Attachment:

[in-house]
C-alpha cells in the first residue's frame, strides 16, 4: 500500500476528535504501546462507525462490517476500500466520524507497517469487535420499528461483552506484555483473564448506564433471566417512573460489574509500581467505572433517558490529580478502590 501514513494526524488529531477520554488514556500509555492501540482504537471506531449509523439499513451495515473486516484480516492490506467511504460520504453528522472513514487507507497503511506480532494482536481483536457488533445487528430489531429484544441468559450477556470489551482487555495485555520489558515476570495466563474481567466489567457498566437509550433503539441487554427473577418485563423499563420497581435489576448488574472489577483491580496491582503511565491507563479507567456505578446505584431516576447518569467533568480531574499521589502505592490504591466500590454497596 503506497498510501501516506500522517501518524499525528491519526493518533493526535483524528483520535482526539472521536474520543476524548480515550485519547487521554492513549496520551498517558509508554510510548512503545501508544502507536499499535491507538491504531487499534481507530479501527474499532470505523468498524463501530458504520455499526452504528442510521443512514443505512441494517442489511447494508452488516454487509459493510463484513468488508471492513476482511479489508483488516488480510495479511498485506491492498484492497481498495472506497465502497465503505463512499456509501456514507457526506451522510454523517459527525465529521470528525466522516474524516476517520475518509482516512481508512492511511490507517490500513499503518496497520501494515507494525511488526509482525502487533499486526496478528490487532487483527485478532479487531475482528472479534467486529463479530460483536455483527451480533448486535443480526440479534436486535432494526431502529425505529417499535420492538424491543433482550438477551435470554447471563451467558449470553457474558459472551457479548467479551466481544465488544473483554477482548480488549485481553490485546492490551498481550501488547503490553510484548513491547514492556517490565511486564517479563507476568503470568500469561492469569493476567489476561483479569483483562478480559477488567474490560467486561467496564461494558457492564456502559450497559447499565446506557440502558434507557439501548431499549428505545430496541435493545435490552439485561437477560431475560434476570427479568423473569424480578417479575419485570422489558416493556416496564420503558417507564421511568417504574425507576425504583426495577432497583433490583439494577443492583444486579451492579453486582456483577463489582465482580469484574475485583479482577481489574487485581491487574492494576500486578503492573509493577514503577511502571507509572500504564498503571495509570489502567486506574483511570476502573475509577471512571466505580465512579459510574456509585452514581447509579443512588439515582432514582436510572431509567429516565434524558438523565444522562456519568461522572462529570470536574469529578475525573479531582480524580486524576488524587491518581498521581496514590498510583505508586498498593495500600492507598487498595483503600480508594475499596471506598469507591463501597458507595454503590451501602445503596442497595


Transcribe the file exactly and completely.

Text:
[in-house]
C-alpha cells in the first residue's frame, strides 16, 4: 500500500476528535504501546462507525462490517476500500466520524507497517469487535420499528461483552506484555483473564448506564433471566417512573460489574509500581467505572433517558490529580478502590 501514513494526524488529531477520554488514556500509555492501540482504537471506531449509523439499513451495515473486516484480516492490506467511504460520504453528522472513514487507507497503511506480532494482536481483536457488533445487528430489531429484544441468559450477556470489551482487555495485555520489558515476570495466563474481567466489567457498566437509550433503539441487554427473577418485563423499563420497581435489576448488574472489577483491580496491582503511565491507563479507567456505578446505584431516576447518569467533568480531574499521589502505592490504591466500590454497596 503506497498510501501516506500522517501518524499525528491519526493518533493526535483524528483520535482526539472521536474520543476524548480515550485519547487521554492513549496520551498517558509508554510510548512503545501508544502507536499499535491507538491504531487499534481507530479501527474499532470505523468498524463501530458504520455499526452504528442510521443512514443505512441494517442489511447494508452488516454487509459493510463484513468488508471492513476482511479489508483488516488480510495479511498485506491492498484492497481498495472506497465502497465503505463512499456509501456514507457526506451522510454523517459527525465529521470528525466522516474524516476517520475518509482516512481508512492511511490507517490500513499503518496497520501494515507494525511488526509482525502487533499486526496478528490487532487483527485478532479487531475482528472479534467486529463479530460483536455483527451480533448486535443480526440479534436486535432494526431502529425505529417499535420492538424491543433482550438477551435470554447471563451467558449470553457474558459472551457479548467479551466481544465488544473483554477482548480488549485481553490485546492490551498481550501488547503490553510484548513491547514492556517490565511486564517479563507476568503470568500469561492469569493476567489476561483479569483483562478480559477488567474490560467486561467496564461494558457492564456502559450497559447499565446506557440502558434507557439501548431499549428505545430496541435493545435490552439485561437477560431475560434476570427479568423473569424480578417479575419485570422489558416493556416496564420503558417507564421511568417504574425507576425504583426495577432497583433490583439494577443492583444486579451492579453486582456483577463489582465482580469484574475485583479482577481489574487485581491487574492494576500486578503492573509493577514503577511502571507509572500504564498503571495509570489502567486506574483511570476502573475509577471512571466505580465512579459510574456509585452514581447509579443512588439515582432514582436510572431509567429516565434524558438523565444522562456519568461522572462529570470536574469529578475525573479531582480524580486524576488524587491518581498521581496514590498510583505508586498498593495500600492507598487498595483503600480508594475499596471506598469507591463501597458507595454503590451501602445503596442497595